Useful journalism sites

27 01 2011

If you don’t want to get left in the past then bookmark these sites. They’ll make you a net genius

online journalism blog

Nick Bergus

Steve Rubel

and if you’re interested in media news but don’t want to discuss it over the phone Mr. Coulson

Guardian Media and on Twitter

Alaistar Campbell’s blog and his Twitter feed

The Independent and Twitter





Last formal Blog

7 05 2010

And now the end is near… my last assignment of year 1 of being a journalist is a blog about the experience of studying multimedia journalism. Jim asked me in an interview what would be my ideal job in ten years time and I replied that I would love to be a political correspondent for one of the broadsheets. Oh how things have changed.

The reason for that change has been multimedia journalism. From my Facebook account to my blog to my pointless tweets there is a big electronic world out there that no journalist can ignore any longer.

I met a journalist who works for The Daily Mail recently and he agrees that the web is where the future lies; we just need to figure out how to make money out of it. I still use Google News since we were introduced to it a few months back and have since passed on my knowledge to some of my drinking buddies who have set up their own accounts.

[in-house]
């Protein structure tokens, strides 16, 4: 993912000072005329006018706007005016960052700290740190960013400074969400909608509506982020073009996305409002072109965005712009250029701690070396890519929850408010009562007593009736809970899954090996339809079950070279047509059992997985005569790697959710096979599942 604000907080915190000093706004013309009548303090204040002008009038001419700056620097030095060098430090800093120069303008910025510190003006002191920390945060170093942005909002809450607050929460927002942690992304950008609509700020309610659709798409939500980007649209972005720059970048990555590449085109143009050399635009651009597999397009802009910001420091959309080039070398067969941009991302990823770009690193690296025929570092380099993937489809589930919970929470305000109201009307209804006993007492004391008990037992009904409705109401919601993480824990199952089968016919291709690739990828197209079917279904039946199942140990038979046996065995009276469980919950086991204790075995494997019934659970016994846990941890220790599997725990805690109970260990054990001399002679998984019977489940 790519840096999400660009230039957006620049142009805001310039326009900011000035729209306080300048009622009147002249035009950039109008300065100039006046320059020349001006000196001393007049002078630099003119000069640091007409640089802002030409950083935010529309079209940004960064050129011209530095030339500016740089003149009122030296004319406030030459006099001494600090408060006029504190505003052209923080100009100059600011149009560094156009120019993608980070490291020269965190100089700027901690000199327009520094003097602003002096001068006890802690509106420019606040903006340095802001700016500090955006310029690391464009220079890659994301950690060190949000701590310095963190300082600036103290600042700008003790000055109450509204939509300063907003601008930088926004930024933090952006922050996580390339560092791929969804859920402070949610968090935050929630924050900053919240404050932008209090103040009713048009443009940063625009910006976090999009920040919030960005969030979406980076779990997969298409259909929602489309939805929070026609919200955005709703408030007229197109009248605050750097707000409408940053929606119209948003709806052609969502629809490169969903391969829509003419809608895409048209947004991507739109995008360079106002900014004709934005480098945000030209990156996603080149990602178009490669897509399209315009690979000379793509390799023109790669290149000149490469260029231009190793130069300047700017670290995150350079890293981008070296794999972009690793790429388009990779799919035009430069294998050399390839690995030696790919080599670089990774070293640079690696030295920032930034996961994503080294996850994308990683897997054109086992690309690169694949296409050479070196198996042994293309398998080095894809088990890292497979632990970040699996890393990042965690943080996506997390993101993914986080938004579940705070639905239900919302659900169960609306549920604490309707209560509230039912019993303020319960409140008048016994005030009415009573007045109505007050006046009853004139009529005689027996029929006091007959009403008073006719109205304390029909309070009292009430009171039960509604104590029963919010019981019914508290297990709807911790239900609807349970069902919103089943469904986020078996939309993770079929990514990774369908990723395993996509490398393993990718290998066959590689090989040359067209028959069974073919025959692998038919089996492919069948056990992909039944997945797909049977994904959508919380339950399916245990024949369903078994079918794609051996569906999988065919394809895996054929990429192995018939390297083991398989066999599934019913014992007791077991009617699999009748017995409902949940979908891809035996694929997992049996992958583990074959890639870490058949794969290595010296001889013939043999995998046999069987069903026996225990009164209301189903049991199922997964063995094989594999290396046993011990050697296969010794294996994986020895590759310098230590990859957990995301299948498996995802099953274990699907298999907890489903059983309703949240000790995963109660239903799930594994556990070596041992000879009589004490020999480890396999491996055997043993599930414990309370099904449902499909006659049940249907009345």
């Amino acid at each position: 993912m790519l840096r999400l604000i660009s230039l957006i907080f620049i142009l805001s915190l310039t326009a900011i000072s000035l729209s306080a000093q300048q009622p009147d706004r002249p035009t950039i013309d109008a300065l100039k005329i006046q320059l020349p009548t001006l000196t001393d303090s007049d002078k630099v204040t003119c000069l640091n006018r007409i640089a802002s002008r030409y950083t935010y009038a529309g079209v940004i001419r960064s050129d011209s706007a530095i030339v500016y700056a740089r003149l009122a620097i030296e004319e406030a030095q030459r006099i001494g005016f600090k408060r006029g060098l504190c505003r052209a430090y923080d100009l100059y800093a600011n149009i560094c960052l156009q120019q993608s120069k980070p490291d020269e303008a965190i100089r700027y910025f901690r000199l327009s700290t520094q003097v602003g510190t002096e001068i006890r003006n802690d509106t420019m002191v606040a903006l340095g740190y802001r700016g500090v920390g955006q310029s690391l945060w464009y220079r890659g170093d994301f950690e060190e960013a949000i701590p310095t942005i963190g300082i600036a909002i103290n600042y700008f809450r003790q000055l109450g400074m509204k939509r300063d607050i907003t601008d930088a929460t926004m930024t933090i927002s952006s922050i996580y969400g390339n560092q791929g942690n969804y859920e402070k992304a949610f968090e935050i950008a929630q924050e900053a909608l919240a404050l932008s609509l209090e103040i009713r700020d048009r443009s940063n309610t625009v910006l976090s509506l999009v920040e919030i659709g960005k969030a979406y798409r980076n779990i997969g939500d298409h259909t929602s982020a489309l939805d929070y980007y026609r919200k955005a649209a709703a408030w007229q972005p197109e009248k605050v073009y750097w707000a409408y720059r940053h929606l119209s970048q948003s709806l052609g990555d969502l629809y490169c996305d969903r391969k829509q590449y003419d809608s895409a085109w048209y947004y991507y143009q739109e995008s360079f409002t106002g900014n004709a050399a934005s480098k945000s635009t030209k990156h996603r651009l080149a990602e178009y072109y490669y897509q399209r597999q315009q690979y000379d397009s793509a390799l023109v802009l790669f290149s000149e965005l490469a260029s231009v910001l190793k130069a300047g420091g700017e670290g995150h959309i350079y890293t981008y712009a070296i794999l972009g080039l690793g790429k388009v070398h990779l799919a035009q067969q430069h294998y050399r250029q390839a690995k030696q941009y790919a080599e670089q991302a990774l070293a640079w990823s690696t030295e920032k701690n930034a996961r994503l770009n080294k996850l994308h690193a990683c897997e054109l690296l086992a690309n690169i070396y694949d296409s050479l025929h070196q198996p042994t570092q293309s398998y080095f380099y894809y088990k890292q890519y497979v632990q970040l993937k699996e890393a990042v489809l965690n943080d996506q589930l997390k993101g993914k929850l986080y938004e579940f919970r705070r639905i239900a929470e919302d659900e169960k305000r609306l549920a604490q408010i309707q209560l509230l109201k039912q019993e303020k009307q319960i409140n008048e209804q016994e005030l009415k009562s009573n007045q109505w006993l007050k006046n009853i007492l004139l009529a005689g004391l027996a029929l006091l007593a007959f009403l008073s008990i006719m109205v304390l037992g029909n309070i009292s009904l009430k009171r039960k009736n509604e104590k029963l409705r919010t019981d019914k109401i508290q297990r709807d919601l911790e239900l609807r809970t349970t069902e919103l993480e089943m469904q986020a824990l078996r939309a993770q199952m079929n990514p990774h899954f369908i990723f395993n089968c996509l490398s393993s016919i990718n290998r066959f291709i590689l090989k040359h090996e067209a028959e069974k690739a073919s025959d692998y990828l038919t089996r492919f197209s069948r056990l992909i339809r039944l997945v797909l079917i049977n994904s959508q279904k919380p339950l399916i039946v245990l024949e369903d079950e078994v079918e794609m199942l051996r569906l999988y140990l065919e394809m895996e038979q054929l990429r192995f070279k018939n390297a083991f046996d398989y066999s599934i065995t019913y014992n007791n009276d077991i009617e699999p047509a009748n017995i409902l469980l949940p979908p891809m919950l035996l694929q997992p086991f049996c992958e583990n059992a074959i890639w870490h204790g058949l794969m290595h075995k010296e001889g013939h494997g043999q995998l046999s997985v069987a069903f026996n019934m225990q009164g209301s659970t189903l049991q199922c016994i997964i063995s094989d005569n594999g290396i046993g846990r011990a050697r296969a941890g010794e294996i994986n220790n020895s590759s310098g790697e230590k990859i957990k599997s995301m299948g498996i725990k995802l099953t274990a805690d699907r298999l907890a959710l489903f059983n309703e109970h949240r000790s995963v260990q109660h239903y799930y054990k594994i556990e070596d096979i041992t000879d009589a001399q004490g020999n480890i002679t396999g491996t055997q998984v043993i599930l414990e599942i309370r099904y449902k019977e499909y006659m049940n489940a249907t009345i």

An Irish DJ died recently and quite unexpectedly and, after a friend sent me a text, I used Google News to get the facts. The worry here is it was all free, news is so much more readily available but no one is paying for it. The world has become a much smaller place and though I’ve really taken to blogging I would love to make some money out of it. The Internet has unleashed an enormous amount of uncertainty about where the future of journalism is heading but I find this prospect rather exciting and hope that by getting into the business now I might have some say in the answer to this puzzle.